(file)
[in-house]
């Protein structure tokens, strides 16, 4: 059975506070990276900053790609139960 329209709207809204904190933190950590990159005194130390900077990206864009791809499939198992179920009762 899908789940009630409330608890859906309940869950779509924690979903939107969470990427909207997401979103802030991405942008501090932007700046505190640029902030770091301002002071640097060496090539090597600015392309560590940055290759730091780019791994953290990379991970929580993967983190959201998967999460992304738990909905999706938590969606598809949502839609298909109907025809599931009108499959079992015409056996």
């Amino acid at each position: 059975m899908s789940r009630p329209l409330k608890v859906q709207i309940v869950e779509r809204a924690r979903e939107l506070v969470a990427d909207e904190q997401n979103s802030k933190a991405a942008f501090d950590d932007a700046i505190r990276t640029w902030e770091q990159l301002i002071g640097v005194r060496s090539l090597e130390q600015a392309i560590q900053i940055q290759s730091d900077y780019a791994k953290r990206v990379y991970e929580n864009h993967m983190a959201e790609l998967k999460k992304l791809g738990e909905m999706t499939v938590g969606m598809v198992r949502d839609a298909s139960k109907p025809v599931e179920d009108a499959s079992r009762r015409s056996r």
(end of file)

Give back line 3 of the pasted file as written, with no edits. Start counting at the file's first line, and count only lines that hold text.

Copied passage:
């Amino acid at each position: 059975m899908s789940r009630p329209l409330k608890v859906q709207i309940v869950e779509r809204a924690r979903e939107l506070v969470a990427d909207e904190q997401n979103s802030k933190a991405a942008f501090d950590d932007a700046i505190r990276t640029w902030e770091q990159l301002i002071g640097v005194r060496s090539l090597e130390q600015a392309i560590q900053i940055q290759s730091d900077y780019a791994k953290r990206v990379y991970e929580n864009h993967m983190a959201e790609l998967k999460k992304l791809g738990e909905m999706t499939v938590g969606m598809v198992r949502d839609a298909s139960k109907p025809v599931e179920d009108a499959s079992r009762r015409s056996r």